UK Independence Party leader Nigel Farage (L), and Nick Clegg, leader of Britain's Liberal Democrat party, speak during a debate on Britain's future in the European Union, in London March 26, 2014 (Photo: Reuters)
British eurosceptic leader Nigel Farage came under fire Thursday for saying that the EU was to blame for provoking Russian President Vladimir Putin to take action in Ukraine.
Farage, the head of the UK Independence Party, said in a televised debate with Liberal Democrat Deputy Prime Minister Nick Clegg on Wednesday that the EU had "blood on its hands."
Britain had encouraged the 28-member bloc to pursue an "imperialist, expansionist" agenda in Ukraine, which had led to the uprising in Kiev and Russia's absorption of Crimea earlier this month, said Farage.
"We should hang our heads in shame," Farage said in the debate, the first of two with Clegg focusing on Britain's relationship with Europe.
"We have given a false series of hopes to a group of people in the western Ukraine and so geed up were they that they actually toppled their own elected leader.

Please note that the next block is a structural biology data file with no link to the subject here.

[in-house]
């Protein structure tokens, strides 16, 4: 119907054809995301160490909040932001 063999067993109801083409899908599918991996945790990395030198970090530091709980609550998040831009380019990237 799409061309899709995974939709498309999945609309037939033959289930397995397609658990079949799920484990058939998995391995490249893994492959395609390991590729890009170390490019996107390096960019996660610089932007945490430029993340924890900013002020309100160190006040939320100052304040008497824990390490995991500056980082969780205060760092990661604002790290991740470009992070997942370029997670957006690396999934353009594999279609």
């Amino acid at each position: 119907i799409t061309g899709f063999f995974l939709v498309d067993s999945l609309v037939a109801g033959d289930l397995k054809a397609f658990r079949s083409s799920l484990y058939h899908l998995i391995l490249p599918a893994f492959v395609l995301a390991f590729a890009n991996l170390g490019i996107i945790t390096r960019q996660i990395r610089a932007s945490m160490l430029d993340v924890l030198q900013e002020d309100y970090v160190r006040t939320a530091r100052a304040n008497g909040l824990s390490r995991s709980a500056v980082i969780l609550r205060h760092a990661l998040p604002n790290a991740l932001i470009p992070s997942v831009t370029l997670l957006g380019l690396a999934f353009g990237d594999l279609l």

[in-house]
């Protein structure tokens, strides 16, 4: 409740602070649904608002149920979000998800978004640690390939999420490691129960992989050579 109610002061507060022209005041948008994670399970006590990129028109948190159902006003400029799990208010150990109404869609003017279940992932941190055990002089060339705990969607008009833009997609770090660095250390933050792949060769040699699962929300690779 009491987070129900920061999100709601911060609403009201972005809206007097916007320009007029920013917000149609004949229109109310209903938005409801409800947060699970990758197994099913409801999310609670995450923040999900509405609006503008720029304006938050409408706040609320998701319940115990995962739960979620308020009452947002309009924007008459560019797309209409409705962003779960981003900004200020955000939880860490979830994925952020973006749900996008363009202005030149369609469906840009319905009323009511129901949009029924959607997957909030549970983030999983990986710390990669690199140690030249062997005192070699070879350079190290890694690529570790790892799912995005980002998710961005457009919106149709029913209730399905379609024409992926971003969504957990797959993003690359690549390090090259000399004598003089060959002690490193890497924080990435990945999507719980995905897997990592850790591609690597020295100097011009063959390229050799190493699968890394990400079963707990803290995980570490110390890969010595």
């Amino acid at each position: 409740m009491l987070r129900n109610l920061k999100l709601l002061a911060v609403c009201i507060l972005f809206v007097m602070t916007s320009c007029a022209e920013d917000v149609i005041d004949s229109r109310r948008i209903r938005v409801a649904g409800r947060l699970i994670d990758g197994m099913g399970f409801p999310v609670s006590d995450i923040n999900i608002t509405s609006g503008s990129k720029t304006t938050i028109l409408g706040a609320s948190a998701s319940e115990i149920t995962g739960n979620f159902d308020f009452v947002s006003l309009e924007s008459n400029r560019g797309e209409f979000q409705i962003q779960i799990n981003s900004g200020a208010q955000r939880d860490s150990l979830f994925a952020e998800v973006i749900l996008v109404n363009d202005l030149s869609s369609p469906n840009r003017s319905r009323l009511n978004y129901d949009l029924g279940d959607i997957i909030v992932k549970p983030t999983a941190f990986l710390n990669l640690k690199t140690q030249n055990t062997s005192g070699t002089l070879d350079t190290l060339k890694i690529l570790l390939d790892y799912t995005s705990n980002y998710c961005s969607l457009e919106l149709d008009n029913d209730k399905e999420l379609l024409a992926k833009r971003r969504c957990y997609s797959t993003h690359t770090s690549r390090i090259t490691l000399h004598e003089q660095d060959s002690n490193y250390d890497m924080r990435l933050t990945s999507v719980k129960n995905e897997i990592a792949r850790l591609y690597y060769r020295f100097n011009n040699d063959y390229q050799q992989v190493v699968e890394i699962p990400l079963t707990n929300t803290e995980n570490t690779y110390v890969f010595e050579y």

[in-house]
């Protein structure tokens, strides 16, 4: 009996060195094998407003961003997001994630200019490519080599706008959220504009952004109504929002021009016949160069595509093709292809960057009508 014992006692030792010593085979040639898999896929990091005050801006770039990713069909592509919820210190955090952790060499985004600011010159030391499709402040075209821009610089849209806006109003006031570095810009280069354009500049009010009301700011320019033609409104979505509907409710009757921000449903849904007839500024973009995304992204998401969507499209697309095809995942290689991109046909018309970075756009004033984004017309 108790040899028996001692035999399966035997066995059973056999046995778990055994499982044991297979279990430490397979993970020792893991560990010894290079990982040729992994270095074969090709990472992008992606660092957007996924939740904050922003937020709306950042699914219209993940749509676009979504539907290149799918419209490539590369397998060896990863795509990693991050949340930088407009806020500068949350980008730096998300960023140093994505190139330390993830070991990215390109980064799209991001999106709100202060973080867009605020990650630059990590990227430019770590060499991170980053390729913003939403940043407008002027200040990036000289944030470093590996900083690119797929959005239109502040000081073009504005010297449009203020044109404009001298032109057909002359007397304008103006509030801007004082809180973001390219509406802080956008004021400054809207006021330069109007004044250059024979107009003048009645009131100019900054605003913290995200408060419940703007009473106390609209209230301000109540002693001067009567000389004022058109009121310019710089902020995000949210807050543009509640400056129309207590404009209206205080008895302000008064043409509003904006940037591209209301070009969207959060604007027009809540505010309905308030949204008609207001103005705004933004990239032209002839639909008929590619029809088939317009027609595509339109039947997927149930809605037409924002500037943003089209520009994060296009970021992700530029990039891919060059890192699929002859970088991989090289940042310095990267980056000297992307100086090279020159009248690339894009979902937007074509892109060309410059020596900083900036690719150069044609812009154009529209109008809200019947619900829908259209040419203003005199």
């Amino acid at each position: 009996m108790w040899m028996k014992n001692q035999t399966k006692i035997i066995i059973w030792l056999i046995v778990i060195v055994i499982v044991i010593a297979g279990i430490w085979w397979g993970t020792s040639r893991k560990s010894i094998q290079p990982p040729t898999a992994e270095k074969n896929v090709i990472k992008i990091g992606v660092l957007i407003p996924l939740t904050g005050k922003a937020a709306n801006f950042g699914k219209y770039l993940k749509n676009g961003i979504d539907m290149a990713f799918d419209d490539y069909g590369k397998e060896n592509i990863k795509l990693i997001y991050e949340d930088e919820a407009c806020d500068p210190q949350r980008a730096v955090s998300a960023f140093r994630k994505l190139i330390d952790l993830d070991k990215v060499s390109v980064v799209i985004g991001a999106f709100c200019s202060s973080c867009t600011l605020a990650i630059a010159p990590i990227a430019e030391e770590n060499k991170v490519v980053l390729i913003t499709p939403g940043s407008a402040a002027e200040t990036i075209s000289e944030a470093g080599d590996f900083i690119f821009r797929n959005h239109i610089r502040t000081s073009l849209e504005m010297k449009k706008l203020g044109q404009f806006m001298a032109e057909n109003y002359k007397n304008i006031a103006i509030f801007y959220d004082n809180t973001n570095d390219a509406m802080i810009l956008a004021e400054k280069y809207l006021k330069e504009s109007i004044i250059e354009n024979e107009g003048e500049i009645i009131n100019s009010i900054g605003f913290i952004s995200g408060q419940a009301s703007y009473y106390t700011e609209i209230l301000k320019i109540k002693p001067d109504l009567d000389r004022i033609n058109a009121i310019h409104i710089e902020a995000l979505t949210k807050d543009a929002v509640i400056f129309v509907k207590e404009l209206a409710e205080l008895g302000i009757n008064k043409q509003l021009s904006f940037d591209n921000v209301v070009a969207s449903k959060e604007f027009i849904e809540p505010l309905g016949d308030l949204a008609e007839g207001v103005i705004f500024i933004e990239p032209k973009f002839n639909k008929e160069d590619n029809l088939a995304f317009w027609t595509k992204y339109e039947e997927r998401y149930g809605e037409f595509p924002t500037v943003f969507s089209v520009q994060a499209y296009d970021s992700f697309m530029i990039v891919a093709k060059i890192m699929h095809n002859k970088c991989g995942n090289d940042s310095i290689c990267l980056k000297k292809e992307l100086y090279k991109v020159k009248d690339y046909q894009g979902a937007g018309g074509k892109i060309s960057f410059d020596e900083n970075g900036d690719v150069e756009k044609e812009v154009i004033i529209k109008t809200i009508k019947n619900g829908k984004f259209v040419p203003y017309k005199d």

"That provoked Mr Putin and I think the European Union, frankly, does have blood on its hands in the Ukraine."
Protests erupted in Ukraine last November after now-toppled president Viktor Yanukovych suspended talks on a historic trade and political pact with the EU in favour of closer ties with Russia.
Clegg accused Farage of siding with Putin, whose country faces a barrage of sanctions from the United States and EU over the Crimea crisis.
"It shows quite how extreme people can be like Nigel Farage when their loathing of the European Union becomes so all-consuming that they even end up siding with Vladimir Putin in order to make their point," he said in a radio interview on Thursday.
Clegg said it was "perverse" and "insulting" to suggest it that the uprising in Ukraine was the EU's fault.
"For Nigel Farage to side with Vladimir Putin, he will have to explain why he did so. I was astounded. It was in many ways the most striking, if not shocking, new revelation that came to light" in the debate, he added.
Neither Prime Minister David Cameron -- who has promised a referendum on EU membership in 2017 if he is elected next year -- nor opposition Labour leader Ed Miliband took part in the televised debate.
A YouGov poll of 1,003 people published immediately after the debate showed that 57 percent thought Farage had performed better, compared to 36 percent for Clegg.
Farage's party is expected to make large gains in elections for the European Parliament on May 22, while Clegg's is expected to fare badly.